Tougher visa screening follow at US embassies after travel ban

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The Trump administration has demanded new security checks before giving visas to tourists, business travellers and relatives of American residents, hence making it more difficult for millions of visitors to enter the United States.  Secretary of State Rex W. Tillerson sent diplomatic cables to all American embassies instructing all consular officials to broadly increase scrutiny. And, this is by far taken as the first evidence of the “extreme vetting” Mr. Trump promised during the presidential campaign.

 

According to the cable, applicants falling within one of these identified population groups should be considered for higher level security screening.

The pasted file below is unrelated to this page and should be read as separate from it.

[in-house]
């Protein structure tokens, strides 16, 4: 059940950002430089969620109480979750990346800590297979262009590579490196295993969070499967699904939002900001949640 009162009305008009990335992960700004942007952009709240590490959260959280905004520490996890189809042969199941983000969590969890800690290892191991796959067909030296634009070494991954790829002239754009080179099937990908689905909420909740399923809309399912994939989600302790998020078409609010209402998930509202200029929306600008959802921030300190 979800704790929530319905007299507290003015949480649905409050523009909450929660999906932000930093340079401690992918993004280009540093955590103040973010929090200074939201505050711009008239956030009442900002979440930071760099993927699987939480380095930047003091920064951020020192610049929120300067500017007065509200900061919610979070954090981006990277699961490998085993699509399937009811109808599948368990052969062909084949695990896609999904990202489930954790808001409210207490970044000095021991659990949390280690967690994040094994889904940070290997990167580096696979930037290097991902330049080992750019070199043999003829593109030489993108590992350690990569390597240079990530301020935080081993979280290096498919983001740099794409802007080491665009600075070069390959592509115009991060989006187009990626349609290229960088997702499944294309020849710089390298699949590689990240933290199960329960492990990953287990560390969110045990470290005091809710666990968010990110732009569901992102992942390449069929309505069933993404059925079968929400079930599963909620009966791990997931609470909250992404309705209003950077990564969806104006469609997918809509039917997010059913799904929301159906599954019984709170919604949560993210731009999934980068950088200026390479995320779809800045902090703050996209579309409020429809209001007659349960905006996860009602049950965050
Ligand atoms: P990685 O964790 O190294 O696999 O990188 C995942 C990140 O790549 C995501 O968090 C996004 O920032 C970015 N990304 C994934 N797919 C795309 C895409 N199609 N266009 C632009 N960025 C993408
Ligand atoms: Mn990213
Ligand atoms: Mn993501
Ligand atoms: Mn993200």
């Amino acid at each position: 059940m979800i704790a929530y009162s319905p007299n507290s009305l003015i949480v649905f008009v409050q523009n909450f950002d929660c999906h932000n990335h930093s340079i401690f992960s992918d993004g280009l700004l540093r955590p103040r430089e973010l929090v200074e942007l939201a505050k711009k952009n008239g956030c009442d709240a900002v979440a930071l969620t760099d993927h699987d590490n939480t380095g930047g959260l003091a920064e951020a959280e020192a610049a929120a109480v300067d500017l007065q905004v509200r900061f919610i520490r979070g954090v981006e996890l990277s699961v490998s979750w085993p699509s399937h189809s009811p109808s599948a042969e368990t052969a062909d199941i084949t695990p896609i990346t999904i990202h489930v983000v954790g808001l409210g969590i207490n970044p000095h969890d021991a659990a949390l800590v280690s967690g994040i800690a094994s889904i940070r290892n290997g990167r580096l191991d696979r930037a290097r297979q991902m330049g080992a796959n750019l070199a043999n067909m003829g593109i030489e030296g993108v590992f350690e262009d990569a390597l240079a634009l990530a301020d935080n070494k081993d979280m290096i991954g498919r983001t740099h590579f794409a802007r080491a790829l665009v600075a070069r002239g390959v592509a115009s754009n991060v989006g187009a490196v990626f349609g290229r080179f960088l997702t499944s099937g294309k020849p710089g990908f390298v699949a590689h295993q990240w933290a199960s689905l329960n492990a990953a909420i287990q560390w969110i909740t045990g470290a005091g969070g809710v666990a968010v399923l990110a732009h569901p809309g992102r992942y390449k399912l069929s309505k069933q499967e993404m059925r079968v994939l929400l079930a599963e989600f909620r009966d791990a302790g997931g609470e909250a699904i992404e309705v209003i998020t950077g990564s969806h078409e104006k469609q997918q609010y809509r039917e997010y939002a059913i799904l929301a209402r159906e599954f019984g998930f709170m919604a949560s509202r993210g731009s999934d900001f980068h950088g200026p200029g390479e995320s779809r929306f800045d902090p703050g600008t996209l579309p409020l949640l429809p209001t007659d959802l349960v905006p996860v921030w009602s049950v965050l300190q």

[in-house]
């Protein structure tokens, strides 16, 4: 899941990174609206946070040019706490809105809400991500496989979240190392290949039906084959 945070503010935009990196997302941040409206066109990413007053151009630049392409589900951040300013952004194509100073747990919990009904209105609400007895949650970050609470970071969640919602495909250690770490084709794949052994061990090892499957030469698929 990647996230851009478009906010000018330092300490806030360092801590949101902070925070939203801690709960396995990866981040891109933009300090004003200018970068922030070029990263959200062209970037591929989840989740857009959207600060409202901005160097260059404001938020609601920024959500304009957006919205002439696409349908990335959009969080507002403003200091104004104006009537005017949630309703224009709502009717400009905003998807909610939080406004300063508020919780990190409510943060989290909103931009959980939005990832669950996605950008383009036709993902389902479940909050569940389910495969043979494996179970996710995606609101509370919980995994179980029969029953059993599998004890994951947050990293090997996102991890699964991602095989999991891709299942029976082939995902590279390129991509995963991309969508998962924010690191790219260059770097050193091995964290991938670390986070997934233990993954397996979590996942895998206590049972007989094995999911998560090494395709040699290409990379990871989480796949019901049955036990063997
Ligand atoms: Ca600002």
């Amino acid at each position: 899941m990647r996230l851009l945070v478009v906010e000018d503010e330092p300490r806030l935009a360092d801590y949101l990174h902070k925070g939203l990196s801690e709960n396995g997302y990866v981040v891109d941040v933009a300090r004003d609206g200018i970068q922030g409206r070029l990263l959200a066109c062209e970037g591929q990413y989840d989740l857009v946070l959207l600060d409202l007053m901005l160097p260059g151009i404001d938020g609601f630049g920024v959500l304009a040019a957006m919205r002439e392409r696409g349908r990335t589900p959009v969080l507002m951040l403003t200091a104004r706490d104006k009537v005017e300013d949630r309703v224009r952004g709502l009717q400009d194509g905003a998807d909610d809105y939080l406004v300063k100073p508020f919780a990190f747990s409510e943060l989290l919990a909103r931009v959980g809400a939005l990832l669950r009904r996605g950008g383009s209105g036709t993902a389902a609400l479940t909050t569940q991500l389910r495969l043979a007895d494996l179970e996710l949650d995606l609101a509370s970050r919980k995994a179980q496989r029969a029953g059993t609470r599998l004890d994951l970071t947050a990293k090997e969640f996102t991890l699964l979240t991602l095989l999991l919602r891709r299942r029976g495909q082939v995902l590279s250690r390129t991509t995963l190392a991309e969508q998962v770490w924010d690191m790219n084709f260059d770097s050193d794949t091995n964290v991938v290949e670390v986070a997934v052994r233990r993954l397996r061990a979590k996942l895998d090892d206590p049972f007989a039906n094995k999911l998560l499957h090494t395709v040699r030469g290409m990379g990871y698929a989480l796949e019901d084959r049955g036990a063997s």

The new rules generally do not apply to citizens of 38 countries — including most of Europe and longstanding allies like Australia, New Zealand, Japan and South Korea. The program however does not cover citizens from any country in the Middle East or Africa. Most people seeking entry to the United States, for family, business or tourism reasons, must apply for a visa. Embassy officials can deny a visa for anyone suspected of being a threat, conducting fraud or planning to stay longer than allowed.

 
According to four cables sent between March 10 and March 17, it seems the embassy officials must now scrutinize a broader pool of visa applicants to determine if they pose security risks to the United States. Although Mr. Trump has spoken frequently of his concern about the threat of “radical Islamic terrorism” from immigrants, it is unclear who, exactly, will be targeted for the extra scrutiny. Mr. Tillerson’s cables leave that decision up to security officers at each embassy.

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